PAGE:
Mary Chapin Carpenter on Songwriting
- uploaded: Apr 5, 2014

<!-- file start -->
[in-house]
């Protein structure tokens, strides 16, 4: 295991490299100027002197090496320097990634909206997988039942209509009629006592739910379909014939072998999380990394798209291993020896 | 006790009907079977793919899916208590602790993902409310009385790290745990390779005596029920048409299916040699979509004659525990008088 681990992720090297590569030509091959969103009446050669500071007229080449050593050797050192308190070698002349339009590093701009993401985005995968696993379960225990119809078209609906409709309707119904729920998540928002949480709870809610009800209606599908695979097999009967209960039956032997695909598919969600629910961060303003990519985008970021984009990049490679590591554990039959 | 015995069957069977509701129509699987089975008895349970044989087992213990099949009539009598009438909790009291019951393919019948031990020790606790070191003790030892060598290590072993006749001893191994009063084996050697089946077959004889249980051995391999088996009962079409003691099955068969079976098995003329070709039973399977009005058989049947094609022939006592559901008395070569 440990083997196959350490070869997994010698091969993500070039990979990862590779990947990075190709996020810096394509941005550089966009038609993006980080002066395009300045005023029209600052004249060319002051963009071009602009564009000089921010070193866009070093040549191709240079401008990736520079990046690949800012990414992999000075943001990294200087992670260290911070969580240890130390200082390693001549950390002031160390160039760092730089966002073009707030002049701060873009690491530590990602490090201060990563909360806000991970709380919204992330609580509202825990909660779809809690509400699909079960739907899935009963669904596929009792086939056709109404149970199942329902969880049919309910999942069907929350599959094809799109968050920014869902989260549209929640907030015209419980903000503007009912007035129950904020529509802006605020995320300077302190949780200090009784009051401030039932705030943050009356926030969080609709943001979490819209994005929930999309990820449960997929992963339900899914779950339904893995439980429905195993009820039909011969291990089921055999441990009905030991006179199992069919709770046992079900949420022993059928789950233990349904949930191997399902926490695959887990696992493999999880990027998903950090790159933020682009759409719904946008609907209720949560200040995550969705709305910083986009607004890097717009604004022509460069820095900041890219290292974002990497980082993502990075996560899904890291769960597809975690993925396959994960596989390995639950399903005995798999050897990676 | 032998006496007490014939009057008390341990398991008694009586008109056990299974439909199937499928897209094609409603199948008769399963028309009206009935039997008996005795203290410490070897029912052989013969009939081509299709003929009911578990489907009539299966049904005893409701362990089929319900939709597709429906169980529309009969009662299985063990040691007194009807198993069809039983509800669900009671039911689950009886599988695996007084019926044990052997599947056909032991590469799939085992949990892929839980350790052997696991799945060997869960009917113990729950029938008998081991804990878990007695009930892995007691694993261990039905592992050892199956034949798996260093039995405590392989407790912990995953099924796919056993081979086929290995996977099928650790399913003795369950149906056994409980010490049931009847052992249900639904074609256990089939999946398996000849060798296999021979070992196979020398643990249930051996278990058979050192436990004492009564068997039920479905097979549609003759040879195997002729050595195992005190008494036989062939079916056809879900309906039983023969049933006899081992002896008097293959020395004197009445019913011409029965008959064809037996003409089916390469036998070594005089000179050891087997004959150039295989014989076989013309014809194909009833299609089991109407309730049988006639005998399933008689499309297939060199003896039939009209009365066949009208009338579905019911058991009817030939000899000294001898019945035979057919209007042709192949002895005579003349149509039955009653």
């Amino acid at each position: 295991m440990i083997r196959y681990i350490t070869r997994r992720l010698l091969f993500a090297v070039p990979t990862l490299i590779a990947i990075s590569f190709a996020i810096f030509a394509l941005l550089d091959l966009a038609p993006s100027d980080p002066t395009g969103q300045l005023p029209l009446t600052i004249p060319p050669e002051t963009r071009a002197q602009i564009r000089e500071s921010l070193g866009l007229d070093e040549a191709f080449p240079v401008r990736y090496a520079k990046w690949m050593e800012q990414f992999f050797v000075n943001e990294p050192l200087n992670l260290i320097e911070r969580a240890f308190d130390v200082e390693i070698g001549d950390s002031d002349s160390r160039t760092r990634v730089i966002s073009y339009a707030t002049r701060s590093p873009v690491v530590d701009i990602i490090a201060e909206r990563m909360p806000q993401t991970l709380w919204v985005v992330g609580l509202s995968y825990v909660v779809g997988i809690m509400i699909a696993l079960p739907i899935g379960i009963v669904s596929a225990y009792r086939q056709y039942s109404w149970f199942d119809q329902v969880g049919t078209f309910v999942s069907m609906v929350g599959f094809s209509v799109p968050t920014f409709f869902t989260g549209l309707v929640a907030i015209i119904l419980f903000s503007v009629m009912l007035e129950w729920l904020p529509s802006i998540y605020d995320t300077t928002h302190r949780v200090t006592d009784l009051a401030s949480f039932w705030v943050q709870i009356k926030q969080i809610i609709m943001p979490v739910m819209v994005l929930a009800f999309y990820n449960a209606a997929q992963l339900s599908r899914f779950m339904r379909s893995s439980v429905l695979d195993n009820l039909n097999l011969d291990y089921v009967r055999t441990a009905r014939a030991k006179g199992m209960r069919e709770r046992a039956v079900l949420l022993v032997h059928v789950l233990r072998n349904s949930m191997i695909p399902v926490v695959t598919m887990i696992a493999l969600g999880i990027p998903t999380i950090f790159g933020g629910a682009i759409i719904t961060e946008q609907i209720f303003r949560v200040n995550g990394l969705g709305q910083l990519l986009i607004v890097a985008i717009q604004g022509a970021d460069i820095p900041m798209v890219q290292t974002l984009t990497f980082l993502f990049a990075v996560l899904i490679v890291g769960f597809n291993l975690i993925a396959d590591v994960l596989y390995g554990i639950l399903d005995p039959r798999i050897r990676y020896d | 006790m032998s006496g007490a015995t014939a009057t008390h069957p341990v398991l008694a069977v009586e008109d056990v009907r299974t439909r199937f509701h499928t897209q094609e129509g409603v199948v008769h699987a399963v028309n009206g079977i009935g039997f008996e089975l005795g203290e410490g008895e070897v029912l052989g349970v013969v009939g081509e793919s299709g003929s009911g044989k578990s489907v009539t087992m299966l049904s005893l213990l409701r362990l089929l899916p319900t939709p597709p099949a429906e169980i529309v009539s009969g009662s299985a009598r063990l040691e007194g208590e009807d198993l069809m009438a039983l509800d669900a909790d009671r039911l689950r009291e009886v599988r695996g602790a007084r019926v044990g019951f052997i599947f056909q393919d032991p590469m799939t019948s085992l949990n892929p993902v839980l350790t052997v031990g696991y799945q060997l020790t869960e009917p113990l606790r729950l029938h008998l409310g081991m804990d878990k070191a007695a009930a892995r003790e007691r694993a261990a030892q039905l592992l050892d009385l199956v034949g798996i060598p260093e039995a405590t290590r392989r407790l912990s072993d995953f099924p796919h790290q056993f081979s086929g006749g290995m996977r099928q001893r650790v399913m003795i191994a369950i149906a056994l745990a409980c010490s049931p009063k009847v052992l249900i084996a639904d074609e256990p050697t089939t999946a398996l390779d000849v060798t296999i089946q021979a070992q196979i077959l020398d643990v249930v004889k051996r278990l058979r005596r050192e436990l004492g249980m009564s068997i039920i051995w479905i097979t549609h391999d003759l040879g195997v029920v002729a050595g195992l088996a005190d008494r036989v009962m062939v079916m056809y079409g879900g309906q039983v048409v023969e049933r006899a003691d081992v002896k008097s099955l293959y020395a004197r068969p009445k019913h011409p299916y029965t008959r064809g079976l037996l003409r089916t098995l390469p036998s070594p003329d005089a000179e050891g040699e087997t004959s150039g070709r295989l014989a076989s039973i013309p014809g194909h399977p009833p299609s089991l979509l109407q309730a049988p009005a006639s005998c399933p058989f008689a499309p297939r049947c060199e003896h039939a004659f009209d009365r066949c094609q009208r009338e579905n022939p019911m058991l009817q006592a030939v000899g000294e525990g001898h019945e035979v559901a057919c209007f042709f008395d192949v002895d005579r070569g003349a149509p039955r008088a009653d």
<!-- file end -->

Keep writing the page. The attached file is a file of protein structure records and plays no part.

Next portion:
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Don't miss new Big Think videos! Subscribe by clicking here: Chapin Carpenter discusses the songwriting process (or lack thereof).Transcript -- You know if I had a way to easily describe the writing process I swear I'd just, you know, I'd memorize it. Because it just seems to be different with every song. Every song comes about differently. People often ask is it -- do the words come first? Does the music come first? Whatever, you know. And it's just different with every song. And sometimes I just feel like it's simply a matter of just, you know, doing what you know how to do which, for me, is sitting at my desk. And I suppose I'm somewhat ritualistic. I like a yellow legal pad. I like to write in pencil with an eraser. And the only thing over the years that's changed since I've started writing is the device that I use to record my ideas on just keeps getting smaller and smaller and smaller. So now it's like a little phone. But that's how I've always written is with a yellow legal pad and pencil. I know enough about myself that if I get stuck on, you know, in the middle of working on something that I, you know, push back from the desk and grab a dog or two and I go walking and I call that song walking because I like to just repeat out loud what I've been working on and I kind of riff on it and sort of sing as I go. Invariably when I, by the time I get back from that walk I've kind of figured out a solution to whatever was stumping me. So I call that song walking and I also like to song bike as well. So, you know, that's what I do. I just like to get out and riff it out loud. And sometimes you're inspired by something you've read -- absolutely. Sometimes you are inspired by just a feeling you have. Sometimes you're trying to excavate things that are way down deep inside of you. The thing I suppose that's the most obvious about any of those scenarios is that you are open to it. You are just open to inspiration wherever it comes from. There's a song on the new record called Mrs. Hemingway. And I wrote it after I had devoured a number of now out of print books about the very first wife of Ernest Hemingway. Her name was Hadley Richardson Hemingway. And just ever so briefly their story -- they were married and they had no money and they were, you know, deeply in love and they sailed to Paris in the early twenties, and they had some letters of introduction to some people who -- ex-patriots who were already established there. You know, for a couple of years they, you know, they just had this beautiful extraordinary romantic Bohemian marriage and life. And then he fell in love with one of her friends and their marriage ended. And, again I don't even remember why I was devouring all of this but I just was fascinated by her and their life and that period of time. But as it happens, you know, sometimes we don't realize what's kind of going on with ourselves when we're focusing on something else and obviously I think I knew what was going on but my marriage was in the process of ending at that time. And I've always thought or pretty much I just don't think I would have written that song if I hadn't been going through what I was going through as well. Maybe I would have written it. I don't know. But I just think that all of those things are connected and they're connected in terms of what we're drawn to creatively and what we feel a need to express. Maybe I would have written that song at another time but it might have come out completely differently. So there's that that's part of the creative process. What's inside of yourself that maybe you're not even aware of.